The Strokes – Angles
Release Date: March 22, 2011
Record Label: RCA
In the ADD generation of today, it's nearly remarkable that people are anticipating The Strokes' first album in over five years. In the time since First Impressions of Earth, we've seen the rise and fall of many buzz bands and genres, including the bands from the early 2000's that were initially compared to them (The White Stripes, The Hives, The Vines). Their music has outlasted all of that. The funny thing is, The Strokes couldn't care less. Since their 2001 debut, Is This It, the band has always seemed disaffected and disinterested, but no one can fault their strong sense of self. All of that is what makes listeners hot for new music. The Strokes are the cool kid who casually and blatantly ignores our phone calls, knowing that it'll only make us want them more. Hell, vocalist Julian Casablancas rubs our noses in it with the very first lyrics of the opening track, “Machu Picchu” (“I'm putting your patience to the test”). Hailed to as rock and roll's savior, the quintet just never gave a shit.
And that's what makes their fourth album so interesting. On Angles, you get a sense that The Strokes are trying to stretch their musical boundaries just a bit. The band sent to save the future of rock and roll has instead gone back in time on Angles. The electronica pop sound that littered the 80's rears its ugly head here, but The Strokes find a way to make it work. The bleeps and bloops on “Games” is a prime example, as Casablancas' vocals echo perfectly into the vibrant chorus, while “Two Kinds Of Happiness” bites The Cars' style unapologetically. Thankfully, Albert Hammond Jr.'s spastic guitar work saves the track.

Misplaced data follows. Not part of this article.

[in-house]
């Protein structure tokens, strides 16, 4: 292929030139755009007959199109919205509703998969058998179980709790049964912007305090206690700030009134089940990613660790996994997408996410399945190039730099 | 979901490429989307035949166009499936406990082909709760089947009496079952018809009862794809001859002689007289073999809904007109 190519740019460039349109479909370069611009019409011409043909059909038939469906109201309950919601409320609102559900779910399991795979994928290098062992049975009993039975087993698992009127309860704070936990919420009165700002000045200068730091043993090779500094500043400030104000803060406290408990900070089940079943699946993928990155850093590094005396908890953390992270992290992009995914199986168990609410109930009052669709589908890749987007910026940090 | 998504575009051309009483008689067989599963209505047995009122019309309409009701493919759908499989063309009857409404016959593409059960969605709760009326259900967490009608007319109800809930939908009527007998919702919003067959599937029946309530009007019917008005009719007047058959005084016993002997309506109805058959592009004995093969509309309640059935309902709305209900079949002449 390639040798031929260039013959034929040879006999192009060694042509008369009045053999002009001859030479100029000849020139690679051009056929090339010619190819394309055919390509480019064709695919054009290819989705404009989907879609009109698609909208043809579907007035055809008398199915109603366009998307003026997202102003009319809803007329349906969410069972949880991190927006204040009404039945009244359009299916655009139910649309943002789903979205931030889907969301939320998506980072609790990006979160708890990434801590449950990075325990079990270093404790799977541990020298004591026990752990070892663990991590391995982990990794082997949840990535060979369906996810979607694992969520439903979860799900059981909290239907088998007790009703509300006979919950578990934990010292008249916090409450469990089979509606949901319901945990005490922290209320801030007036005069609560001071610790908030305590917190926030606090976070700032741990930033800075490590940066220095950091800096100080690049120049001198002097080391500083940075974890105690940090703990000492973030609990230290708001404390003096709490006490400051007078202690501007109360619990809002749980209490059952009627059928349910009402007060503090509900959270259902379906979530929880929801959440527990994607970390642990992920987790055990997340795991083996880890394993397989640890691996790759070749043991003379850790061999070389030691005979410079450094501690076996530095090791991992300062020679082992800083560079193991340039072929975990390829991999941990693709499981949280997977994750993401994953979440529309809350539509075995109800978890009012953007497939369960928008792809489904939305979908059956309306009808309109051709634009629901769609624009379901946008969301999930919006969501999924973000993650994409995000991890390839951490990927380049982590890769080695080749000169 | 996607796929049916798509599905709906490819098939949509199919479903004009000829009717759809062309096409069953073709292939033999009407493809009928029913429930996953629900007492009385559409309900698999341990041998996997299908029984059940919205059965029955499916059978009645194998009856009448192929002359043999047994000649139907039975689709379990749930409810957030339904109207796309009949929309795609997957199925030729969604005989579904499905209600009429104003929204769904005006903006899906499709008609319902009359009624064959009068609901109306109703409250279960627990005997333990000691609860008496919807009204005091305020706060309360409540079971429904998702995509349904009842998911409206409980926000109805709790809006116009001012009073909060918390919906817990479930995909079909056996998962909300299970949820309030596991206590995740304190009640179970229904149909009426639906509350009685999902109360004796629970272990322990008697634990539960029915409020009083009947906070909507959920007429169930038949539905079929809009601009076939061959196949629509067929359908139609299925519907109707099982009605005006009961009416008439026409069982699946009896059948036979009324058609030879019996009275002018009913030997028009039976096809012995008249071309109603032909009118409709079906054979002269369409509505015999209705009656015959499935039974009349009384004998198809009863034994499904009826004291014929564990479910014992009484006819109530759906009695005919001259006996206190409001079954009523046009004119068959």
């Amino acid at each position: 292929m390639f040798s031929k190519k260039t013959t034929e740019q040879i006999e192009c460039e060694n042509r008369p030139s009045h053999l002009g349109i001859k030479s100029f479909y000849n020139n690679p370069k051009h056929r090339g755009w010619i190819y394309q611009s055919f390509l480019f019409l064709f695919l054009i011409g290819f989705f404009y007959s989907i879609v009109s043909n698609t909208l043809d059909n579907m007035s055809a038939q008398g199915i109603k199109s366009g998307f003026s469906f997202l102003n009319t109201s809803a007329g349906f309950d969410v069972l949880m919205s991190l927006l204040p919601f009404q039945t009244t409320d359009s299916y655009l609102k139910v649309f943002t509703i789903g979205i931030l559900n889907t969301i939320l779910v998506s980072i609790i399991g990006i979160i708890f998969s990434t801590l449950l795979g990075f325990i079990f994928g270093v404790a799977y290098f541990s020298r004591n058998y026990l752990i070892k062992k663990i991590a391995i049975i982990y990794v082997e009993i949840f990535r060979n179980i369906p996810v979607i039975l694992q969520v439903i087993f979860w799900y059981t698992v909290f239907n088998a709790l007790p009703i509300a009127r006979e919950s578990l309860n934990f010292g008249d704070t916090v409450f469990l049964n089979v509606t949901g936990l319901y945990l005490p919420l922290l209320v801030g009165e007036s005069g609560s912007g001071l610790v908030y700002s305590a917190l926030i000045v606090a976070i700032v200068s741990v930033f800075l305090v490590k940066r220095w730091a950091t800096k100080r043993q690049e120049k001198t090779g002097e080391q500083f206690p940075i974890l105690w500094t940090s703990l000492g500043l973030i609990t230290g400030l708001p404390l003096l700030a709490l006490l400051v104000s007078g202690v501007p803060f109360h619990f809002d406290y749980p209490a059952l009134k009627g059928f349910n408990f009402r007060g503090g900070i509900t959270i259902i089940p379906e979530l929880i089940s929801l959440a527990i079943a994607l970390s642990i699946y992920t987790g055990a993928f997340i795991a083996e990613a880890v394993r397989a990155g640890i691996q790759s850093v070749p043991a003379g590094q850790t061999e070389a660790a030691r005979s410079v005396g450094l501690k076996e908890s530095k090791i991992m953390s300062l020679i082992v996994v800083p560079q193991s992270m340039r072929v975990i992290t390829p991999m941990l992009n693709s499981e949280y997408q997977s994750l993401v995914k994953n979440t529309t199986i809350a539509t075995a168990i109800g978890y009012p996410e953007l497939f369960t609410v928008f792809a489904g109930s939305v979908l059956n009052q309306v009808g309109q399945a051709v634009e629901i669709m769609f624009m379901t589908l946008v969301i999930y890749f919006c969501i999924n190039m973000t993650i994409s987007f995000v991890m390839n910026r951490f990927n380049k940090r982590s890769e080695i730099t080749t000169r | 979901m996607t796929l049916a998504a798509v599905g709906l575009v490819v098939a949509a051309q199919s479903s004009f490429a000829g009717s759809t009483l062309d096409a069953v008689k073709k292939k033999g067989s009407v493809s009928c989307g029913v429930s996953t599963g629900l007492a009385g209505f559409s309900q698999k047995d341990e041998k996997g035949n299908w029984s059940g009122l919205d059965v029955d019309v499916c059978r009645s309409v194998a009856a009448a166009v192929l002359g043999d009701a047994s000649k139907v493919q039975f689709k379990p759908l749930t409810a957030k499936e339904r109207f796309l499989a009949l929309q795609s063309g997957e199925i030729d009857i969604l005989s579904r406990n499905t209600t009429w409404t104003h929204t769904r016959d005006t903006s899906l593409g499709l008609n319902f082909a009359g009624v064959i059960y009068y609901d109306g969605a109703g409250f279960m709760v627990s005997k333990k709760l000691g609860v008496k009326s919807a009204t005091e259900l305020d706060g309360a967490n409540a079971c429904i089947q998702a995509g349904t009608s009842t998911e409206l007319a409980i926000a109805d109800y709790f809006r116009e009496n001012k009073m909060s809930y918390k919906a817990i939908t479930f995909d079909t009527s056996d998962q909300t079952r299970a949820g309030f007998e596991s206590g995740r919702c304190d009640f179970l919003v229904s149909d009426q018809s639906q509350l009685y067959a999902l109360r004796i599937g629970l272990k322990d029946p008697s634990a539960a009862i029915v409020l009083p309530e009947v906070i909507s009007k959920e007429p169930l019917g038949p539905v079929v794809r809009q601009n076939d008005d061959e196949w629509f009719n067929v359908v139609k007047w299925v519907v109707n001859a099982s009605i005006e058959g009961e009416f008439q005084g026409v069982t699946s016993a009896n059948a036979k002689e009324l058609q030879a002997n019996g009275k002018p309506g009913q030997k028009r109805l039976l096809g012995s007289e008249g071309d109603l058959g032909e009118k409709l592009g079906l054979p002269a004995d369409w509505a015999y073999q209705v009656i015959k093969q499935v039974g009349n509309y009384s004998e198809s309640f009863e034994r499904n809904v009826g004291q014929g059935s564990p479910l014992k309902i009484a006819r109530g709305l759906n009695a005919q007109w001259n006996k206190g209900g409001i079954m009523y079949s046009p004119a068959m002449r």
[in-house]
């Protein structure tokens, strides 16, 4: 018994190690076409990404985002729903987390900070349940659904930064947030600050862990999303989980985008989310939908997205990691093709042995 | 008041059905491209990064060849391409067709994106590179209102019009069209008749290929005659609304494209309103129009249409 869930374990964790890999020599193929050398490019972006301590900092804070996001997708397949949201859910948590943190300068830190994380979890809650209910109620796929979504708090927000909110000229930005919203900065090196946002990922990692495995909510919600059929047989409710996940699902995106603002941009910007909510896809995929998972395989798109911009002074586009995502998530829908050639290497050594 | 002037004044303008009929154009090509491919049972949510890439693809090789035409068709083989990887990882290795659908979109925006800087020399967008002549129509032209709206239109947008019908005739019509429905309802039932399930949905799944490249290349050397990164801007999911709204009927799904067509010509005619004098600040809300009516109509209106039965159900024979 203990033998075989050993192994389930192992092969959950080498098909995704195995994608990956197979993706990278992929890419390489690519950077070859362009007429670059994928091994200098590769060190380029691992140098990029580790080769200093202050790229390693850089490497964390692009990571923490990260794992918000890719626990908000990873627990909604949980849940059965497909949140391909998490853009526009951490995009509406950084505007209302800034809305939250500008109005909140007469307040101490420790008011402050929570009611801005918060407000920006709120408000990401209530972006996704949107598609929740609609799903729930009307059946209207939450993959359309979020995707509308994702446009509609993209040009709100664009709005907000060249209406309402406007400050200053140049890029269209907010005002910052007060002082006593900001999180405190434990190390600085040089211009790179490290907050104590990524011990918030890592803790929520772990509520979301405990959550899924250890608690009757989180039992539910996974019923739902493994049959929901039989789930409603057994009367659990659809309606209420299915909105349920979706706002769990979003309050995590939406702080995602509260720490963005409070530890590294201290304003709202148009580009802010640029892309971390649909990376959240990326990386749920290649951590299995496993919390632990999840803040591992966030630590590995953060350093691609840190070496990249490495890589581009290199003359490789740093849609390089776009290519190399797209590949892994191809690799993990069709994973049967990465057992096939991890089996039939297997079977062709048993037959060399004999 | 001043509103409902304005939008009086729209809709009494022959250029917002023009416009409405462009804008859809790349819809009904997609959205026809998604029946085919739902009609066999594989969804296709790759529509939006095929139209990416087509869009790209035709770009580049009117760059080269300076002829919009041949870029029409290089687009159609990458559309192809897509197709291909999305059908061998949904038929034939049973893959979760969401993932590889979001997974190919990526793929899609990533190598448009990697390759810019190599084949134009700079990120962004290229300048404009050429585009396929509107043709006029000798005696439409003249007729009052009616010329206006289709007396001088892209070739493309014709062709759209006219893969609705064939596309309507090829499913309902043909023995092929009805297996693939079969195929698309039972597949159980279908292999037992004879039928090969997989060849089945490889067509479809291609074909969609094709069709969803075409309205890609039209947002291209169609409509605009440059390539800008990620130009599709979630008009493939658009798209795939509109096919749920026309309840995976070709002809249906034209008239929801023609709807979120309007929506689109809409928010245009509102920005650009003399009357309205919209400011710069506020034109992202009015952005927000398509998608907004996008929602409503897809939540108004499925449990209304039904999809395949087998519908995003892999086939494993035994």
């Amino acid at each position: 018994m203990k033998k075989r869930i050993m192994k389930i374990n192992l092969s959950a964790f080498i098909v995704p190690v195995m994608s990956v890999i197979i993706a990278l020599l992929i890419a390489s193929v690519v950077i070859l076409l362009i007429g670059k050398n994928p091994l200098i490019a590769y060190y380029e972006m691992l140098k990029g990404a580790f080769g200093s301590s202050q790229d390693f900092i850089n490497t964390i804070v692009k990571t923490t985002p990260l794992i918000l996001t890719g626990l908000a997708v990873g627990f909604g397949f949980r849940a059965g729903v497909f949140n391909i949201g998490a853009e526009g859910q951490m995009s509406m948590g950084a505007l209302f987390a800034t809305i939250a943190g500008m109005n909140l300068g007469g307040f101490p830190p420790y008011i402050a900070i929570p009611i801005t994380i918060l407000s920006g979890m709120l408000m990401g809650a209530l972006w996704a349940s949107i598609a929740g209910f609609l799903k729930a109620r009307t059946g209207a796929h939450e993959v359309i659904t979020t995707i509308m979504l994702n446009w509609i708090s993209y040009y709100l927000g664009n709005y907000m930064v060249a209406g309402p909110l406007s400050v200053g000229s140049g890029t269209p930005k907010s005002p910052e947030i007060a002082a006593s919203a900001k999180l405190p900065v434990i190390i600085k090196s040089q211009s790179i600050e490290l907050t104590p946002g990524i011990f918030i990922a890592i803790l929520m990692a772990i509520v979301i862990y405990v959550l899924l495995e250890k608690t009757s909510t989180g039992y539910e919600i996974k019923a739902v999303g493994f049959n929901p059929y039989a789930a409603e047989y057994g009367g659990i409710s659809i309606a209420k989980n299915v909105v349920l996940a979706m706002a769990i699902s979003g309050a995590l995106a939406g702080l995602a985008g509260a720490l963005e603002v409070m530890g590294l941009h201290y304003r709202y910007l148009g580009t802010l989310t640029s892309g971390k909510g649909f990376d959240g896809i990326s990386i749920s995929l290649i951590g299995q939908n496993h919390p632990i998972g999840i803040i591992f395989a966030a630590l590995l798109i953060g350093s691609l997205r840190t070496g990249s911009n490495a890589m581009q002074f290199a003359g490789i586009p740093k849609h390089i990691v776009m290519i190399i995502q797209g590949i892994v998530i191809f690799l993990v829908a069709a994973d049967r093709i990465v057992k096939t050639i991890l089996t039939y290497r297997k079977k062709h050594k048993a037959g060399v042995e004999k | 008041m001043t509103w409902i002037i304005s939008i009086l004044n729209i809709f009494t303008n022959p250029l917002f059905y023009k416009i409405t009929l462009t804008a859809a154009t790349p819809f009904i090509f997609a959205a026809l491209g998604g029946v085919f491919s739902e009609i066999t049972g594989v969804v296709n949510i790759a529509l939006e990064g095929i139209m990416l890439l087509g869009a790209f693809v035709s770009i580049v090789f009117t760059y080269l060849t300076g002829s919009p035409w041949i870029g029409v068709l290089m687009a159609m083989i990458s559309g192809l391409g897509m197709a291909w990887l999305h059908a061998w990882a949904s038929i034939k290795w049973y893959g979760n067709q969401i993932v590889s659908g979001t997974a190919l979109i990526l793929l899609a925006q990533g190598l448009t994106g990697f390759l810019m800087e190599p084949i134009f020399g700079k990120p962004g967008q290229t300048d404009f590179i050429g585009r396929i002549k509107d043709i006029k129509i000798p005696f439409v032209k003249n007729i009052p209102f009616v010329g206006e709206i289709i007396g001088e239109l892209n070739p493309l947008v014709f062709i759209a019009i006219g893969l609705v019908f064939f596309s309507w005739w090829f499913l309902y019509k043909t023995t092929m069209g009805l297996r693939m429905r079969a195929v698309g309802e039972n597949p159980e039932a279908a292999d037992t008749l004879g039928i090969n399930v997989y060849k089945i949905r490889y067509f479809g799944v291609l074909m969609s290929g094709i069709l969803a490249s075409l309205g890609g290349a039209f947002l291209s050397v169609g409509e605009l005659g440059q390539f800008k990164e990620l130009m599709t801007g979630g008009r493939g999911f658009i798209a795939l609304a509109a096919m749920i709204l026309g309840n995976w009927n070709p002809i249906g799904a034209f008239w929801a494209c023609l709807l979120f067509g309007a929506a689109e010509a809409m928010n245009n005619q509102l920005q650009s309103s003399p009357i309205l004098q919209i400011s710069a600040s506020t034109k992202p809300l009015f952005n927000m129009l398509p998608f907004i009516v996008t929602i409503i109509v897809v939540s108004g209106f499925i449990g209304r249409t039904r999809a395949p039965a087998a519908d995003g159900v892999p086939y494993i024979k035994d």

But before you get lost amongst The Strokes' history lesson, the quintet draws you back into their universe with soon-to-be classics such as the swinging good time “Gratisfaction” and first single “Under Cover of Darkness,” which recalls the bouncy guitar harmonies of past hits.
But the best tracks of Angles are the ones that combine that classic Strokes' sound with their new found sense of experimentation. Opener “Machu Picchu” possesses the band's swagger while dabbling in a reggae sound drenched in rhythm guitar reverb. “Taken For A Fool” is rich in texture, as the rhythm section of bassist Nikolai Fraiture and drummer Fabrizio Moretti is on point. Other high points include the sultry groove of “You're So Right,” which beautifully shows off Casablancas' vocal range while also containing more thrilling guitar work from Nick Valensi and Hammond Jr.
This isn't your typical Strokes record, even though the fingerprints from previous albums are still all over Angles. It's not only their most ambitious record to date, but also their most difficult, as the five members didn't even record the album together (Casablancas sent his vocals over electronic files). Despite their perceived disaffection and boredom with us/themselves/music/everything, listeners will be able to sense an urgency and earnestness from the band that may not have been heard in albums past. Angles is the best Strokes album since their 2001 debut, and they still sound just as fresh and youthful as they did when they released that record. They've finally returned our phone calls, and we should be pissed that it took this long. But, dammit, we can't stay mad, not when they produce tunes this good.
Nice review. I can't see the.score on my phone, but I gave it a 68 in my review here - reviler.org. I'm still a huge Strokes fan but there were some terrible misses on this record especially "You're So Right," which is easily the worst song they've recorded. That being said, there is plenty to like. It's at most an OK album. "Taken For A Fool" is one of the glimpses of classic Stokes on the album.
Also, I would argue that there is ANY urgency on this record. If anything the urgency is to put out another record by year's end, which both Julian and Nikolai have confirmed. The
Strokes are far from over at this point.